Utah couple creates their own ‘Little Banned Book Library’
Oct 5, 2023, 8:38 PM | Updated: Oct 6, 2023, 6:11 am
WASHINGTON TERRACE, Weber County — A Utah couple is challenging book bans by creating their own library of banned books.
In recent years, some public and school libraries throughout the state have reported an uptick in books being removed from their shelves. They were challenged for material some viewed as inappropriate or sensitive.
“Especially in the last few years, book bannings and challenges in public and school libraries have been on the rise and every time I heard about one, I just kind of bristled internally,” Tom Hamilton said.
He and his wife, Hilary decided they wanted to make a statement on the issue.
“The parts that would really get to me were books that were about LGBTQ people or people of color, racial issues that were just trying to be swept under the rug and forgotten by a lot of politicians and certain parent groups as well,” Tom said.
The couple said they have family members who are in the community. They said they want people to have access to books that feature different experiences or backgrounds.
“I’m a humanitarian in my soul,” Hilary Hamilton said. “I just firmly believe change is quiet and change builds, but you need to be able to encourage people to find that change themselves.”
They settled on building a little library in the front yard, where members of the community can borrow and exchange books for free.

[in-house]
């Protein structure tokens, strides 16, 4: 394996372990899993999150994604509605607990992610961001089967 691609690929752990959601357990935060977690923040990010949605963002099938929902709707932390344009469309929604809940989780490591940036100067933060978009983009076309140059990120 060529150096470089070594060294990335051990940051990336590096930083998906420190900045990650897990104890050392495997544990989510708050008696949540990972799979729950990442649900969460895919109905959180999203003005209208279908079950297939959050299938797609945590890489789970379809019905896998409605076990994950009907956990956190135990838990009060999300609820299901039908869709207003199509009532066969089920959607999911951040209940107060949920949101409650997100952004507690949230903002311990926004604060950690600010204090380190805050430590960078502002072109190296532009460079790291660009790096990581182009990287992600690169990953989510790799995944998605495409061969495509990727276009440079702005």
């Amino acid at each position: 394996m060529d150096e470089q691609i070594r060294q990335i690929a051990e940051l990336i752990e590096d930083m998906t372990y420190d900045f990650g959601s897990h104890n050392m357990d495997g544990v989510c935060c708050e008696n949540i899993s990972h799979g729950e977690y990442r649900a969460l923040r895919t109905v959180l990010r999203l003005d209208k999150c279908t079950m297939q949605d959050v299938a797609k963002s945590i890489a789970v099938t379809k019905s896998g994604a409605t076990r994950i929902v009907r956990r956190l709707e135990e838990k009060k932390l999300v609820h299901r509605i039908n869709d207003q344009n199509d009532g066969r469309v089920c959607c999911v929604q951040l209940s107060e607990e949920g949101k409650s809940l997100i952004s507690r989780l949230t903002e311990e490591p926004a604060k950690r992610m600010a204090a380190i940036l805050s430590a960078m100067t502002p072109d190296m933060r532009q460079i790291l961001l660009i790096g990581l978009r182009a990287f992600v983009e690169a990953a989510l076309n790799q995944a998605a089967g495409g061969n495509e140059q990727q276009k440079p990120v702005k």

“This is a great way for people to explore topics that they normally wouldn’t think of, or explore topics outside of their realm, but it is doing so in a way that allows them to find it themselves,” Hilary said.
All of the books available are banned or challenged somewhere in the U.S. Their selection includes the title, “Sold.”
“It’s about a girl from Nepal that’s sold into sex slavery,” Hilary said.
According to a KSL June report, the book was reported by six Utah school districts.
Other titles include, “Maus,” a graphic novel retelling of the Holocaust, “Antiracist Baby,” “What Girls Are Made Of,” and “Harry Potter and the Sorcerer’s Stone.”
“Our goal would be to bring to everyone’s attention, the books that you may even see every day, somebody out somewhere is trying to get it removed from the public view,” Tom said.
He said not all books belong in every library.
“I wouldn’t expect a book that details violence or anything overtly sexual to be in an elementary school library,” Tom said. “They wouldn’t care about it in the first place and probably would go over their heads in general but, for public libraries and high schools, I believe that at that point, you’re more than capable to see the world and deal with any discomfort you may feel from reading those books and expand your worldview.”
He and his wife want children, including their own, to learn about other people’s experiences or backgrounds when they’re the right age.
“Our son, he’s 3 and we want him to grow up to see all people regardless of sexual orientation or color as equals to himself and everybody else,” Tom said.
The library has been up for one month. They’ve seen a steady trickle of adults and children.
The only thing they censor is any violent or rude behavior.
“I didn’t want anyone to come attack the house, attack the library,” Hilary said. “He told me that a camera would be put up.”
They said they’ll keep their honors system library going while discussions on banning books continue in town halls, school boards and congressional hearings.